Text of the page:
Inside the paper is really… quite beautiful. It’s making me have the feels. It’s making me feel a bit like I’m cheating on Clairefontaine.  No I can’t capture the differences on a rubbish camera on my rubbish phone. I’m not a wizard. The first two notebooks I wrote about had just the one ink shade: black. Actually Jaide had black and about 19 different shades of rubbish grey (I’m still angry with you Jaide). Clairefontaine gives us a red margin with blue lines everywhere else. That’s okay but it can get a little confusing because the emphasised lines are barely distinguishable from the inbetweenies. Oxford gives us the red margin, bright blue inbetweenies and emphasised lines in dark blue. I feel like someone who’s been talked into believing that a razor is better because it has more blades. But actually this does really help. The Clairefontaine paper looked white but now that I compare it… this paper pretty much glows. It’s so crisp and white I feel like I should be doing something really clever with it. I am not doing anything really clever with it.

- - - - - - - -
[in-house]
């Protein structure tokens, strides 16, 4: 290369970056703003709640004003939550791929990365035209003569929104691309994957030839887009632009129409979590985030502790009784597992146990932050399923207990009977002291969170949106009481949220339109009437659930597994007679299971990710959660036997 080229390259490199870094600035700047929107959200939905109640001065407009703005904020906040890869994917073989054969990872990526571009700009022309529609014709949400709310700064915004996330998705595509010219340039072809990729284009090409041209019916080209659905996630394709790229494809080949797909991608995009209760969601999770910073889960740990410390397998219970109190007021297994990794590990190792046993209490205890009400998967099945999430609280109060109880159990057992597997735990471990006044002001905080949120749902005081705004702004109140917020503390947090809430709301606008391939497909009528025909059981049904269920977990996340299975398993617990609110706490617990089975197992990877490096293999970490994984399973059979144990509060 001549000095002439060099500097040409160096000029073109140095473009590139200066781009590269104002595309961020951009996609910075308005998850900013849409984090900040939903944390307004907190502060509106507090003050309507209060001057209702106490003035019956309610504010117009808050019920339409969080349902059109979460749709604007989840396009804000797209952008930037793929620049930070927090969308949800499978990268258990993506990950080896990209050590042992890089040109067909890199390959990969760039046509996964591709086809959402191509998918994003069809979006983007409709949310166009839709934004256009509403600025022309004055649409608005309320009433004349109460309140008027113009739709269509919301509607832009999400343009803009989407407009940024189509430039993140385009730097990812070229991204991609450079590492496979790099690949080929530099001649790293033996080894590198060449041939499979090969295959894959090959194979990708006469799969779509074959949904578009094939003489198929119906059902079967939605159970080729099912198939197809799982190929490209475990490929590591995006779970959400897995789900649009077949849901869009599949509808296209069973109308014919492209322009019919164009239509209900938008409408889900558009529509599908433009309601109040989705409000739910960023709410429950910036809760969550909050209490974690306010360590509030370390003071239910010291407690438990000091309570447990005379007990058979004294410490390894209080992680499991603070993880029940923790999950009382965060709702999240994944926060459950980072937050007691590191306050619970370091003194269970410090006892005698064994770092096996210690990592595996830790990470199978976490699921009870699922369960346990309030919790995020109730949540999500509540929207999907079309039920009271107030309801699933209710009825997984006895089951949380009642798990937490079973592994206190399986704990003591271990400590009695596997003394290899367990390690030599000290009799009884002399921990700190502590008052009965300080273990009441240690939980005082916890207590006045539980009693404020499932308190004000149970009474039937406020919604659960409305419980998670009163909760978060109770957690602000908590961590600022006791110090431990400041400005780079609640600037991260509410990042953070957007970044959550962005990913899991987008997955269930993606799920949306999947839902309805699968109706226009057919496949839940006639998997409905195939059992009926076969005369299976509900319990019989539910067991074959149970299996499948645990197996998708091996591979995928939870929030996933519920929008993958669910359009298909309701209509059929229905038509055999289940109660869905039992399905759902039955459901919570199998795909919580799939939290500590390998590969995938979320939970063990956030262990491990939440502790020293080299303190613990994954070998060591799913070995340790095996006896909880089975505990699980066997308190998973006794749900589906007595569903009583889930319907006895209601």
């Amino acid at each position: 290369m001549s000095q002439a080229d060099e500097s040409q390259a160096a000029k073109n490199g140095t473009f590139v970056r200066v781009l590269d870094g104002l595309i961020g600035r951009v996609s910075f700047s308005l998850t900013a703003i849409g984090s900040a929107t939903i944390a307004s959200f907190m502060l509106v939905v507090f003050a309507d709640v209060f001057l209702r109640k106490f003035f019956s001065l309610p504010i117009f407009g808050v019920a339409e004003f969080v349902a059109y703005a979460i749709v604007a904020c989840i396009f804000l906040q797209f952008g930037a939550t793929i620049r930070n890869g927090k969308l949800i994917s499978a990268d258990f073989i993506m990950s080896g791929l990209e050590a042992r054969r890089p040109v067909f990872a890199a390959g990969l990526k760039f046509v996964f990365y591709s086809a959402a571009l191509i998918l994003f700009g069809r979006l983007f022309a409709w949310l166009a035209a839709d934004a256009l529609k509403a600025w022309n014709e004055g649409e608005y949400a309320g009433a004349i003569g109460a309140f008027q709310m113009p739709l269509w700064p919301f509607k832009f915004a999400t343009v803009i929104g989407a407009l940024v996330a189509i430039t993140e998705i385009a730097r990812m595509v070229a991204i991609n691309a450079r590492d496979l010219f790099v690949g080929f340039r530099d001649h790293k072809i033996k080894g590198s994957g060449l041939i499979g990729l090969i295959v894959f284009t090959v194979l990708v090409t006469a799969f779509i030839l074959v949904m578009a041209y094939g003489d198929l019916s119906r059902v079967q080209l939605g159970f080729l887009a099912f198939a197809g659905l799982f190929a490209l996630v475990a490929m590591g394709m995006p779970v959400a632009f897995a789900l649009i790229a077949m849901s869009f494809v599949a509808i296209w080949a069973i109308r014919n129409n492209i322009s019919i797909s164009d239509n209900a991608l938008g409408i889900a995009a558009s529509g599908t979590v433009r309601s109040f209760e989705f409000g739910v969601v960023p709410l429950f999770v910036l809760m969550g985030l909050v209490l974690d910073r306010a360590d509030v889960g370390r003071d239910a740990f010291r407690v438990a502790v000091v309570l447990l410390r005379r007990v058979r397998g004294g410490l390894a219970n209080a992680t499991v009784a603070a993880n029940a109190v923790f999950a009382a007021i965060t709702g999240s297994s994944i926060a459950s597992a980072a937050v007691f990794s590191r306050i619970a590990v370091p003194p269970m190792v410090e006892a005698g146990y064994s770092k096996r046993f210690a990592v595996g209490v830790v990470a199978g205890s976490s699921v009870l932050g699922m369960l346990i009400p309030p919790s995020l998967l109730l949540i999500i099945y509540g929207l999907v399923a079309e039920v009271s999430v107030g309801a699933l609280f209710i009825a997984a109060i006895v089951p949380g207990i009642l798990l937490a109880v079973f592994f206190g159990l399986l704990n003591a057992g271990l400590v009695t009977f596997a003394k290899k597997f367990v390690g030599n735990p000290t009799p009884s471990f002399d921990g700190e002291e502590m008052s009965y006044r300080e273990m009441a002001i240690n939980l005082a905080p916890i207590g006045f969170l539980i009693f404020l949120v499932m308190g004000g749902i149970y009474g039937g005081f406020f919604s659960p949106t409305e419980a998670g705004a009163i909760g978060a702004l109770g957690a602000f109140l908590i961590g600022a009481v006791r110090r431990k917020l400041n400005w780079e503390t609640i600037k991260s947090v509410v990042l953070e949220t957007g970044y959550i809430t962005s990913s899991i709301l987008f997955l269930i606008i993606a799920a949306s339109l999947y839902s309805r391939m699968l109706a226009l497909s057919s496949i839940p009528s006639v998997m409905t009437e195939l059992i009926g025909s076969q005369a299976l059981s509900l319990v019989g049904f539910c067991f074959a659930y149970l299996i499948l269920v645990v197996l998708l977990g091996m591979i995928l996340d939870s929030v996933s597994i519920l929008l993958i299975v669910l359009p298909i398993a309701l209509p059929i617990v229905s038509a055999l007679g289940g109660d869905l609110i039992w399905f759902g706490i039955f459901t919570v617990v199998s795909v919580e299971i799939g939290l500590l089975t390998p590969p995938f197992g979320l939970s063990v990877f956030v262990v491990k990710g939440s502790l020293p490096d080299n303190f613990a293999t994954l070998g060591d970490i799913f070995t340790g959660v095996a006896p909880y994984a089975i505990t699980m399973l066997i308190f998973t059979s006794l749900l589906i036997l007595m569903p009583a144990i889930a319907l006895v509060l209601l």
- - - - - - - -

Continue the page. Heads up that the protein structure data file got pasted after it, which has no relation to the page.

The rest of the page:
Mumble mumble grumble grump yes okay this is some good stuff and I guess maybe it does outperform the DON’T LEAVE ME CLAIREFONTAINE OPTIK MEANS NOTHING TO ME. NOTHING!

Wait… is that no feathering and… no see-through at all? None?

I feel horribly conflicted. I need to have a lie down now I think.


3 thoughts on “Seyès lines

  1. I do like the Clairefontaine paper, but the lines do get tiring after a while. It’s also expensive, and I am rather poor. I found a website that lets you generate any form of writing guidelines ever invented, including Seyès. They laser print nicely onto HP LaserJet 24lb paper, and this brings the fun on the cheap.

    Very entertaining post, add one subscriber.